CHARLOTTE, N.C. (AP/WNCN) – Charlotte Mayor Jennifer Roberts and Charlotte Police Chief Kerr Putney held another press conference Friday morning to address the third night of protests across the city over the death of Keith Lamont Scott, who was shot by a police officer Tuesday.
“Last night was what a lawful demonstration looks like. I appreciate the efforts of all of our law enforcement officers,” Roberts said at the start of the press conference.
She said she was on the streets last night to observe the protests and was “Grateful to see people voicing their opinions peacefully.” She also thanked the officers for demonstrating professionalism and said she was pleased to see how officers and demonstrators interacted with each other.
Although there was no repeat of the violence that marred the first two nights of protests in the city, Roberts said the midnight curfew will remain in effect, calling it “a tool that allows us to adjust enforcement.”
All restaurants and bars will be required to shut down at midnight.
One protester, Justin Carr, 26, was shot Wednesday night during a violent night of protests in the city. The violence is one of the main reasons officials implemented the curfew that runs from midnight-6 a.m.
Gov. Pat McCrory declared a state of emergency Wednesday night and state troopers and the National Guard were called up in an effort to maintain order.
Putney said that one officer suffered a minor hand injury Thursday night and that three people were arrested.
Police said at Friday’s press conference that they arrested a suspect in Carr’s death.
Rayquan Borum, 21, was charged with murder in connection with Carr’s shooting death. He was arrested Friday morning, authorities said.
Putney provided few other details about the arrest or Borum but said that video led investigators to the shooter.
Roberts and Putney also addressed the video of the deadly shooting that Scott’s family, attorneys and the mayor watched Thursday evening.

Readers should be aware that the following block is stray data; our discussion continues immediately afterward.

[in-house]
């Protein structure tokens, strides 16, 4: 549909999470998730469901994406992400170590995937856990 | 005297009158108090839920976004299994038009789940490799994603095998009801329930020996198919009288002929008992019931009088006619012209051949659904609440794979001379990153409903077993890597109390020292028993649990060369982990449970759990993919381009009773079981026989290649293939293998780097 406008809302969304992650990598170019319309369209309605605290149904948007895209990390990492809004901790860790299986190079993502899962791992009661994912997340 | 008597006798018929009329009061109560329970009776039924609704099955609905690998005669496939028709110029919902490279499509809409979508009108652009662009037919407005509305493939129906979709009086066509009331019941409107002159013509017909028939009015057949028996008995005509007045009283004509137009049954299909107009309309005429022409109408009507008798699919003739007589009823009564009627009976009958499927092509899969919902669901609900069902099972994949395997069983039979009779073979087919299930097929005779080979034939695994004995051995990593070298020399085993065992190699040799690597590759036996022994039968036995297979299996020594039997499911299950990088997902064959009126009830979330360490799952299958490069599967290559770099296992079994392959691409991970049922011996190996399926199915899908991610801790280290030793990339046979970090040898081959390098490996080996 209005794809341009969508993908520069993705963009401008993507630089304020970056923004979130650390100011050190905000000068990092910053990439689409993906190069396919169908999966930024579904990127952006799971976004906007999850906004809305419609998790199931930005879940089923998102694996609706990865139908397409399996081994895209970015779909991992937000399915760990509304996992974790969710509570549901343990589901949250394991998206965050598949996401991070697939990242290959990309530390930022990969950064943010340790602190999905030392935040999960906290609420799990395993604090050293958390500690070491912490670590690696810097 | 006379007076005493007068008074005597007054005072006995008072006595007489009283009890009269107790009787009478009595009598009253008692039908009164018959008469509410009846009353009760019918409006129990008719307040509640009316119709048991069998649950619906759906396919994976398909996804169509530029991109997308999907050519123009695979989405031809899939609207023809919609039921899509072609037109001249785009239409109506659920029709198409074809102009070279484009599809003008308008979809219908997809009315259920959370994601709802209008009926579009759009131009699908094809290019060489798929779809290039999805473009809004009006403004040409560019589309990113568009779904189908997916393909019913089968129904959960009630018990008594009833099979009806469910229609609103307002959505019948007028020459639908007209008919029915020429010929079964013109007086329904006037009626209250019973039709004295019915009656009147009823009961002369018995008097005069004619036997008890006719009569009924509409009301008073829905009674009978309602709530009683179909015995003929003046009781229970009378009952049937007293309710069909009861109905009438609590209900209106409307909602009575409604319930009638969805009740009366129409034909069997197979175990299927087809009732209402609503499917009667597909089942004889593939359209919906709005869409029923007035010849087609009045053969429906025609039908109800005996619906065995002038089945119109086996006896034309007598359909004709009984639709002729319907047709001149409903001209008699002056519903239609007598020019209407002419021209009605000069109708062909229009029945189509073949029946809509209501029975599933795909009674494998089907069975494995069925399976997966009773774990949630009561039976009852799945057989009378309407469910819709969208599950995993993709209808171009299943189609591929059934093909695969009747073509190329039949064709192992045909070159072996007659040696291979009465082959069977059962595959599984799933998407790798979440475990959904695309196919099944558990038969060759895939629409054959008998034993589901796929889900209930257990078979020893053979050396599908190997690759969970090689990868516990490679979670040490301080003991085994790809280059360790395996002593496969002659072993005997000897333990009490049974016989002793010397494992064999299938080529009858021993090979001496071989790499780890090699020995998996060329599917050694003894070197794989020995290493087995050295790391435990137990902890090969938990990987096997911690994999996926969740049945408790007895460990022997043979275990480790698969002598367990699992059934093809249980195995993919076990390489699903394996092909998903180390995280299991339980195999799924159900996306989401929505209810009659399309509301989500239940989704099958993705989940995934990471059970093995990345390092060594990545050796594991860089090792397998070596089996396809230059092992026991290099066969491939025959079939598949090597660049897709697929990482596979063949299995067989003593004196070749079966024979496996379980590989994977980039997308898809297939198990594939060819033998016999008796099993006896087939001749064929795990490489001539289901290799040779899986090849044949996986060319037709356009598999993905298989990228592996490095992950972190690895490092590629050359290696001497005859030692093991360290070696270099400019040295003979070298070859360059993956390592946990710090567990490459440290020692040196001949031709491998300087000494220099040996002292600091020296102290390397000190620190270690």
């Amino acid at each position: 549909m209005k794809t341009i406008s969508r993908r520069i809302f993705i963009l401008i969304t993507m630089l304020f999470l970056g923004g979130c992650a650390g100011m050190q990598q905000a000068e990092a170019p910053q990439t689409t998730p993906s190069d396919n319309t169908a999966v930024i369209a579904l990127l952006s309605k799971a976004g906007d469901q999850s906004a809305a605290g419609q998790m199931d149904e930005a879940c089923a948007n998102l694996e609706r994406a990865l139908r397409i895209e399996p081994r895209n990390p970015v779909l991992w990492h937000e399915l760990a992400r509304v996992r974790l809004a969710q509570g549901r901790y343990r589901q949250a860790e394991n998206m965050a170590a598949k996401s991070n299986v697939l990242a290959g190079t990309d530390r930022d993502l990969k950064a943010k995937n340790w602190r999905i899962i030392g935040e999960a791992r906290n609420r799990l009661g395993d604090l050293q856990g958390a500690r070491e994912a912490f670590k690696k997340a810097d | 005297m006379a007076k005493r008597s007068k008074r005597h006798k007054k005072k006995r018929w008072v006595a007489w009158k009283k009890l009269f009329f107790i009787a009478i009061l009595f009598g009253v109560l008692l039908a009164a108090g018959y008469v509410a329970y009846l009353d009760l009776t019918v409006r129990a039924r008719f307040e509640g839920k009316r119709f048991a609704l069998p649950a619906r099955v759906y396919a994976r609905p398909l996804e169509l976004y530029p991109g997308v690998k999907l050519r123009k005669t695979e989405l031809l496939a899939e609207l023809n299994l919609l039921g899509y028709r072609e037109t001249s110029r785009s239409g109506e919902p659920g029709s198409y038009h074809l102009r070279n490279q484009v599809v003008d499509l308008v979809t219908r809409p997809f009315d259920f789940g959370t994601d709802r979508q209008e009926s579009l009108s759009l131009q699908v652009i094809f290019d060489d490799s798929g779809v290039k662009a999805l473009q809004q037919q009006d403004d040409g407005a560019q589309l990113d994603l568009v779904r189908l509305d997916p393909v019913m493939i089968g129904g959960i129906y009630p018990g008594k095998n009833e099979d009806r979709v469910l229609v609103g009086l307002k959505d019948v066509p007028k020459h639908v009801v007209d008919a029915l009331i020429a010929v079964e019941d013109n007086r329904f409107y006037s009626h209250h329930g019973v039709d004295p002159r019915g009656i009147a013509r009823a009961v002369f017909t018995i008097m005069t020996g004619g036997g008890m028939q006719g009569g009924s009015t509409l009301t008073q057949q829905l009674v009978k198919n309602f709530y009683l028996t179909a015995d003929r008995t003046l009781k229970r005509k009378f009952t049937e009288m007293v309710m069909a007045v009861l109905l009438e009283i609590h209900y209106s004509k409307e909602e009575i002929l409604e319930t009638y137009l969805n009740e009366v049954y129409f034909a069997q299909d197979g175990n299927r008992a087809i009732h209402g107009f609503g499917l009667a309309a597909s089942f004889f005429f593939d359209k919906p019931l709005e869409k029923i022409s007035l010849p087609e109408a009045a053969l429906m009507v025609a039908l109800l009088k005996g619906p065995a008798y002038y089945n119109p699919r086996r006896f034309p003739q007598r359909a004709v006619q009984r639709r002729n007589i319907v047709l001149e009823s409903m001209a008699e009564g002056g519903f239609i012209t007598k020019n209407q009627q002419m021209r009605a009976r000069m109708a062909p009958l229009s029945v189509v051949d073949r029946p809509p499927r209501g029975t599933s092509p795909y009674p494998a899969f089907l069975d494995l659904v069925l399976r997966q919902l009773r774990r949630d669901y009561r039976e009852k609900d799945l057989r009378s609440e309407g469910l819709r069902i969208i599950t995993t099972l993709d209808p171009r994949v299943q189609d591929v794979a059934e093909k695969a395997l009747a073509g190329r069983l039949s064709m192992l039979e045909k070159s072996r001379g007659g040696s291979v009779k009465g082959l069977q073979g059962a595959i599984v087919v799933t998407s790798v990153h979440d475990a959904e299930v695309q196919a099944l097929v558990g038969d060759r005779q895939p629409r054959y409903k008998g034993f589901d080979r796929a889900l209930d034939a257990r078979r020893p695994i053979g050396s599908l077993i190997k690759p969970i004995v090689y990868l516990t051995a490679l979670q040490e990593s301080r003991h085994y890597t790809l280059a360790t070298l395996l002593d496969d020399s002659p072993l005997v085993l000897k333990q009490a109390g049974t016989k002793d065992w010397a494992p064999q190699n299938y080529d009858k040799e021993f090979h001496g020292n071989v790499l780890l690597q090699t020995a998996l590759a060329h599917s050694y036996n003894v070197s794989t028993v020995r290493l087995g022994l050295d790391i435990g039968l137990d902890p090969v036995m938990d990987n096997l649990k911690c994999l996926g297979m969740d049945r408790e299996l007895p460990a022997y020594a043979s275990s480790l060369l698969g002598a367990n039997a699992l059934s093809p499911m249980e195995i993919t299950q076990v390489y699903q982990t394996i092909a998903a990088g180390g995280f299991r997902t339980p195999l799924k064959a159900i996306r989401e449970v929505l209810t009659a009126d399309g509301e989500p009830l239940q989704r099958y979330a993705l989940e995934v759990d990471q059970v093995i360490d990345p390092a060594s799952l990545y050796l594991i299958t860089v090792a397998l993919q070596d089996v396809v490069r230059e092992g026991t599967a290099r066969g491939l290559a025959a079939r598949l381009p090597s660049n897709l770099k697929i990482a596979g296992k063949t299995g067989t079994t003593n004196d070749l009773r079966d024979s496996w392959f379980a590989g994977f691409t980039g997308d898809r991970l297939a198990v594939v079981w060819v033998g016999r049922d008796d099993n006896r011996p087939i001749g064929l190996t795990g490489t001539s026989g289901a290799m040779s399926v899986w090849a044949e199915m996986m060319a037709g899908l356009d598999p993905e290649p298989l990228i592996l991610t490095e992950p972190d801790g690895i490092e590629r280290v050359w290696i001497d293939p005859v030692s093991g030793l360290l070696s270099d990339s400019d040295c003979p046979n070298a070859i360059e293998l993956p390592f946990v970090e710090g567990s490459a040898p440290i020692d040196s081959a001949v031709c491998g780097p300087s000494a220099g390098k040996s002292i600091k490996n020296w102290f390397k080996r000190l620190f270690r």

Putney said there is at least one video from a body camera and one other video from a dashboard camera that captured Scott’s death.
The chief continued Friday to refuse to release the video, which could resolve wildly different accounts of the shooting of the 43-year-old.
Police have said Scott refused repeated commands to drop a gun; residents said he was unarmed. An attorney for his family said it’s not clear from the video if he’s holding anything, including a gun.
Roberts said she does believe video of the shooting should be released publicly, but she says it’s a matter of when.
“I do believe the video should be released. The question is on the timing,” she said Friday. Putney echoed her remarks, saying the video’s release is “a matter of when, it’s a matter of sequence.”
Attorney General Roy Cooper also called for the release of the video on Friday in a statement sent to the press.
It has been a difficult 72 hours for Charlotte. Yesterday, I met and spoke with Mayor Roberts, faith and community leaders, law enforcement and national guard officials in Charlotte and I am deeply grateful for all the work they are doing to keep people and property safe. The question this morning is where do we go from here?
We must continue in the pursuit of the truth while also continuing the important work of bringing our communities and law enforcement together to build trust and safety for all. One step toward meeting both goals is for the videos in this case to be released to the public.
Transparency between the community and our law enforcement breaks down barriers and brings progress. As Attorney General I have witnessed first hand the honorable work that our officers do everyday and I am grateful for their hard work and sacrifice. I also know that many in our community feel disproportionately targeted and yearn to be heard and respected. Everyone is safer when there is mutual respect between law enforcement and our communities and working for that mutual respect is critical.
Putney said that Friday’s news conference would be his last concerning the shooting because he cannot release more information now that his department is no longer leading the investigation. The investigation has been taken over by the State Bureau of Investigation.